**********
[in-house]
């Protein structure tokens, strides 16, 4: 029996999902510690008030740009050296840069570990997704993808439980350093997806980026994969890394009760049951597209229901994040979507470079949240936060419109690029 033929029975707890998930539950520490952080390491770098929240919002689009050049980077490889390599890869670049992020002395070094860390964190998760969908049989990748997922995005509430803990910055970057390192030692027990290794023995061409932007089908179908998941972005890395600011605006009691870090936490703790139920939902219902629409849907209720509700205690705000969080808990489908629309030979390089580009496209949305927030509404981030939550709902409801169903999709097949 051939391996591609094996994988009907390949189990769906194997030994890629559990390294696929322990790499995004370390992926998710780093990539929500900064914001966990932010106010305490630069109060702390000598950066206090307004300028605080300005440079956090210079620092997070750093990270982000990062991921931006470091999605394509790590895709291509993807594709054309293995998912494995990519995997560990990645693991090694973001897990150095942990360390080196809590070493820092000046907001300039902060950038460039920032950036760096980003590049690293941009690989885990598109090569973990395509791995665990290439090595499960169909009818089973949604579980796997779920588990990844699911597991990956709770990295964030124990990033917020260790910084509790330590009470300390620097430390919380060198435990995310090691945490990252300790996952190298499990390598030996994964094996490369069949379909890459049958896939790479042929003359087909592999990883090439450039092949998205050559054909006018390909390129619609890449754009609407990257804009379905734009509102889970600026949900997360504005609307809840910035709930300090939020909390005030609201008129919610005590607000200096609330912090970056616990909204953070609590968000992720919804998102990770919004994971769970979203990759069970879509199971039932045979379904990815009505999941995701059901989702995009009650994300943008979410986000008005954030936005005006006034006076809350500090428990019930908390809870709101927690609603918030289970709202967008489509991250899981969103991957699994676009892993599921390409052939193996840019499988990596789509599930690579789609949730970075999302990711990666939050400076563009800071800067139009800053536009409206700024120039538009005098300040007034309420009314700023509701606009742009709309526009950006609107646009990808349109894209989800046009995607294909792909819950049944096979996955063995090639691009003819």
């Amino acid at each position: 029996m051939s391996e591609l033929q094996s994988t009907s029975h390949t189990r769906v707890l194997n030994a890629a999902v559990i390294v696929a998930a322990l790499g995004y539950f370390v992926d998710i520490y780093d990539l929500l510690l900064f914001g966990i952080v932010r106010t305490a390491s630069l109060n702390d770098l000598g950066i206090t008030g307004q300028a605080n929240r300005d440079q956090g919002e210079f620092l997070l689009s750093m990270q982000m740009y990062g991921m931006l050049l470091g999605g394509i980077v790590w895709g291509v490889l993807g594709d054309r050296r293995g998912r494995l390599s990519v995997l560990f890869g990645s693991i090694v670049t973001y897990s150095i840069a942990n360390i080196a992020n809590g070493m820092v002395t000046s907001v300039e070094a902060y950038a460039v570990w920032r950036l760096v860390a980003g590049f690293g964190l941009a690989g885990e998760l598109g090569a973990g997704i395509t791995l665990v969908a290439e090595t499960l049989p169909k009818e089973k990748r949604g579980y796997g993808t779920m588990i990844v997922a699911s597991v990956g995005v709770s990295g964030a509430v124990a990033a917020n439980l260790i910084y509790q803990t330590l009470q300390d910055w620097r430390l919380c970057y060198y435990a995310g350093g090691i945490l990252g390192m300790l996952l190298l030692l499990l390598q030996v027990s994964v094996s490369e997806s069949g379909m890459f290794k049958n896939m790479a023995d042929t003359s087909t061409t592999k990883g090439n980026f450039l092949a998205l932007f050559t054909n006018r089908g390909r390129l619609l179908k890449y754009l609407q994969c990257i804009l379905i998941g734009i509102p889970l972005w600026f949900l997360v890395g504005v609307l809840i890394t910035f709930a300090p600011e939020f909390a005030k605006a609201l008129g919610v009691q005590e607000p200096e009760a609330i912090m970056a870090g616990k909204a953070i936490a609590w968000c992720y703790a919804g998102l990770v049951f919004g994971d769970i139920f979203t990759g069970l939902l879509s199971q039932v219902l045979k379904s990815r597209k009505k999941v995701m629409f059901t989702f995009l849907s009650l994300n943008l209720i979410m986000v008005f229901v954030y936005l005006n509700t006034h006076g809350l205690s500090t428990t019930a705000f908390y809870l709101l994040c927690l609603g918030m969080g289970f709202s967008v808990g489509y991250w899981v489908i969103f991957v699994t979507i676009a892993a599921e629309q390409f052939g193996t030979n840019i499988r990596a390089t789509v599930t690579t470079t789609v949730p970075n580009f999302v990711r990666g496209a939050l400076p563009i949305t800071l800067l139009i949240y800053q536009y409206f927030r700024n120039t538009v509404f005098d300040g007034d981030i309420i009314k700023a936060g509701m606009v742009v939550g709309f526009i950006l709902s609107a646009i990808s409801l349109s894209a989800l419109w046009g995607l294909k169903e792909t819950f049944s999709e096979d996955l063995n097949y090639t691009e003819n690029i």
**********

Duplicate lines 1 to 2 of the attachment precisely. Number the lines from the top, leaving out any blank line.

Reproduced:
[in-house]
């Protein structure tokens, strides 16, 4: 029996999902510690008030740009050296840069570990997704993808439980350093997806980026994969890394009760049951597209229901994040979507470079949240936060419109690029 033929029975707890998930539950520490952080390491770098929240919002689009050049980077490889390599890869670049992020002395070094860390964190998760969908049989990748997922995005509430803990910055970057390192030692027990290794023995061409932007089908179908998941972005890395600011605006009691870090936490703790139920939902219902629409849907209720509700205690705000969080808990489908629309030979390089580009496209949305927030509404981030939550709902409801169903999709097949 051939391996591609094996994988009907390949189990769906194997030994890629559990390294696929322990790499995004370390992926998710780093990539929500900064914001966990932010106010305490630069109060702390000598950066206090307004300028605080300005440079956090210079620092997070750093990270982000990062991921931006470091999605394509790590895709291509993807594709054309293995998912494995990519995997560990990645693991090694973001897990150095942990360390080196809590070493820092000046907001300039902060950038460039920032950036760096980003590049690293941009690989885990598109090569973990395509791995665990290439090595499960169909009818089973949604579980796997779920588990990844699911597991990956709770990295964030124990990033917020260790910084509790330590009470300390620097430390919380060198435990995310090691945490990252300790996952190298499990390598030996994964094996490369069949379909890459049958896939790479042929003359087909592999990883090439450039092949998205050559054909006018390909390129619609890449754009609407990257804009379905734009509102889970600026949900997360504005609307809840910035709930300090939020909390005030609201008129919610005590607000200096609330912090970056616990909204953070609590968000992720919804998102990770919004994971769970979203990759069970879509199971039932045979379904990815009505999941995701059901989702995009009650994300943008979410986000008005954030936005005006006034006076809350500090428990019930908390809870709101927690609603918030289970709202967008489509991250899981969103991957699994676009892993599921390409052939193996840019499988990596789509599930690579789609949730970075999302990711990666939050400076563009800071800067139009800053536009409206700024120039538009005098300040007034309420009314700023509701606009742009709309526009950006609107646009990808349109894209989800046009995607294909792909819950049944096979996955063995090639691009003819």